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AWS OpsWorks vs Chef: What are the differences?

AWS OpsWorks and Chef are both configuration management tools used to automate the deployment and management of infrastructure and applications. Here are the key differences between AWS OpsWorks and Chef:

  1. Deployment Model: AWS OpsWorks is a managed configuration management service provided by AWS. It follows a Platform-as-a-Service (PaaS) model, where the infrastructure and resources are abstracted, and users can focus on defining the application's architecture and configuration using predefined templates. On the other hand, Chef is an open-source configuration management tool that can be self-hosted on any infrastructure. Users need to set up and maintain their Chef server, giving them more control over the entire configuration management process.

  2. Management Approach: AWS OpsWorks follows a high-level, integrated management approach that abstracts infrastructure details, making application management and scaling easier. It utilizes OpsWorks Stacks to define instance and component groups, offering automatic scaling and application deployment features. Chef, on the other hand, adopts a flexible and low-level configuration management approach, enabling precise control over infrastructure and application states through Chef recipes and cookbooks. It allows for fine-grained configuration customization based on user-defined desired states.

  3. Integration with AWS Services: AWS OpsWorks is natively integrated with the AWS ecosystem, allowing users to leverage other AWS services seamlessly. OpsWorks can interact with other AWS services like Amazon RDS, Amazon S3, and more, making it easy to build complex applications. Chef, while offering some integrations with AWS, requires additional setup and configuration to achieve the same level of seamless integration with AWS services.

  4. Managed Service vs Self-Hosted: OpsWorks is a fully managed service provided by AWS, which means AWS takes care of the underlying infrastructure, scaling, and maintenance of the OpsWorks service. On the other hand, Chef requires users to set up and maintain their own Chef server, which gives them more control but also means they are responsible for managing the infrastructure and ensuring high availability.

In summary, AWS OpsWorks is a managed configuration management service that provides a high-level, integrated approach to managing applications and infrastructure within the AWS ecosystem. It is well-suited for users who prefer a fully managed service with native integration with AWS services. Chef, as an open-source configuration management tool, offers more flexibility and control, making it suitable for users who want to self-host and have fine-grained control over the configuration management process.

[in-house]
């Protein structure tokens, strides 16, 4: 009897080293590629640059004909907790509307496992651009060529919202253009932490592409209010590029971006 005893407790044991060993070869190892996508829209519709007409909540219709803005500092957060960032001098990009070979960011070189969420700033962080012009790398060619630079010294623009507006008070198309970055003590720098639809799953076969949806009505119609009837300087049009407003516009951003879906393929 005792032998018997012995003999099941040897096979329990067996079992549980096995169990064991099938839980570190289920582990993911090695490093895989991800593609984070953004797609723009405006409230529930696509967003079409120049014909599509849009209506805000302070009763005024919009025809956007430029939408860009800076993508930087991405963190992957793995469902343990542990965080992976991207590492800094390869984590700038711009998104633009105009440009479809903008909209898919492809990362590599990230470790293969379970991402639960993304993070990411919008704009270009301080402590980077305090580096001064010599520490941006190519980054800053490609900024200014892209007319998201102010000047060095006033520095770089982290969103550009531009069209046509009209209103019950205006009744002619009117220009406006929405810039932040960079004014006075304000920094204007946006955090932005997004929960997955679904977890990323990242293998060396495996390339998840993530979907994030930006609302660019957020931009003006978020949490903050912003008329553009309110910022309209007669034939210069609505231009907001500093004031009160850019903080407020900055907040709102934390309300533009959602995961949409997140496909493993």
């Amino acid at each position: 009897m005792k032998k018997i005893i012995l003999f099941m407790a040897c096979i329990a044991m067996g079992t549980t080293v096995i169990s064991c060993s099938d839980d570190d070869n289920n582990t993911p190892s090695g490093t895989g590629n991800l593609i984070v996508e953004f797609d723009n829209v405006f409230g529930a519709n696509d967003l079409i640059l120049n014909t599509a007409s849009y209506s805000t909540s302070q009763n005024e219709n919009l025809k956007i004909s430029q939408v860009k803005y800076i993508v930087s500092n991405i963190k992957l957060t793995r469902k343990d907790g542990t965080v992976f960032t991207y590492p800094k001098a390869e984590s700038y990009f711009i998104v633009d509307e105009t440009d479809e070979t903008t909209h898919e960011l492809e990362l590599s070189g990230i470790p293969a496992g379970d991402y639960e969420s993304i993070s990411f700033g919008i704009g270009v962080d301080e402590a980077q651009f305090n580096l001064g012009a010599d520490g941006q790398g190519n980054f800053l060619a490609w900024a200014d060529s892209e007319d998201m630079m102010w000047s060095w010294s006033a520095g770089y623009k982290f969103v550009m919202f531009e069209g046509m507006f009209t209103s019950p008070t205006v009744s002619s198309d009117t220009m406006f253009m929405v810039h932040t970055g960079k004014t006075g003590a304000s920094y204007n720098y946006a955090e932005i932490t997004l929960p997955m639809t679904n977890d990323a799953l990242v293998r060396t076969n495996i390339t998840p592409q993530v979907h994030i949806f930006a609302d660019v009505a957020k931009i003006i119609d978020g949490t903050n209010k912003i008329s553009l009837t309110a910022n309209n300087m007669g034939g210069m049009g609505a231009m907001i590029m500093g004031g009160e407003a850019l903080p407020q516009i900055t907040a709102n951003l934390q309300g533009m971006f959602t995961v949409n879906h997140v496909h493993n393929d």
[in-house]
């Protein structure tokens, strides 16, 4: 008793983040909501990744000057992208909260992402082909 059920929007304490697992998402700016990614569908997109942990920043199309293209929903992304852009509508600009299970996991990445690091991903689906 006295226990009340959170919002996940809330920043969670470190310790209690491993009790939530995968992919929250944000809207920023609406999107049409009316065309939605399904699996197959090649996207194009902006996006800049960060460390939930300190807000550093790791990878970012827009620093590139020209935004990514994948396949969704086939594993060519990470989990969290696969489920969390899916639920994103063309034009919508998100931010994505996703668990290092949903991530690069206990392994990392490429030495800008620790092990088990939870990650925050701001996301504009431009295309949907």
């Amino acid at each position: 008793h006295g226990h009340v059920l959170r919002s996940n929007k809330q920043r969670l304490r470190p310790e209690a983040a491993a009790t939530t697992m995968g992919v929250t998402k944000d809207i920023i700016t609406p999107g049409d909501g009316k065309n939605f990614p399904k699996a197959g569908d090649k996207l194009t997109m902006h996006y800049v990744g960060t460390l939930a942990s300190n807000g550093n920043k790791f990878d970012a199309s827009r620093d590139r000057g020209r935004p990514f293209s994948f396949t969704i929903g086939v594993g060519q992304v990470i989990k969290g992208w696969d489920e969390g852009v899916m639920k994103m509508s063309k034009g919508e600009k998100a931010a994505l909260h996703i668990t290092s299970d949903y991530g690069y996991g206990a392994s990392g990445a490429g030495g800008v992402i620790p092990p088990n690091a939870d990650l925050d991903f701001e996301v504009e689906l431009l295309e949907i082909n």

Advice on AWS OpsWorks and Chef
Rogério R. Alcântara
Needs advice
Puppet LabsPuppet Labs

Personal Dotfiles management

Given that they are all “configuration management” tools - meaning they are designed to deploy, configure and manage servers - what would be the simplest - and yet robust - solution to manage personal dotfiles - for n00bs.

Ideally, I reckon, it should:

  • be containerized (Docker?)
  • be versionable (Git)
  • ensure idempotency
  • allow full automation (tests, CI/CD, etc.)
  • be fully recoverable (Linux/ macOS)
  • be easier to setup/manage (as much as possible)

Does it make sense?

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Replies (3)
terry chay
Principal Engineer at RaiseMe · | 9 upvotes · 56.8K views

I recommend whatever you are most comfortable with/whatever might already be installed in the system. Note that, for personal dotfiles, it does not need to be containerized or have full automation/testing. It just needs to handle multiple OS and platform and be idempotent. Git will handle the heavy lifting. Note that you'll have to separate out certain files like the private SSH keys and write your CM so that it will pull it from another store or assist in manually importing them.

I personally use Ansible since it is a serverless design and is in Python, which I prefer to Ruby. Saltstack was too new when I started to port my dotfile management scripts from shell into a configuration management tool. I think any of the above is fine.

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You should check out SaltStack. It's a lot more powerful than Puppet, Chef, & Ansible. If not Salt, then I would go Ansible. But stay away from Puppet & Chef. 10+ year user of Puppet, and 2+ year user of Chef.

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Attila Fulop
Management Advisor at artkonekt · | 3 upvotes · 20.6K views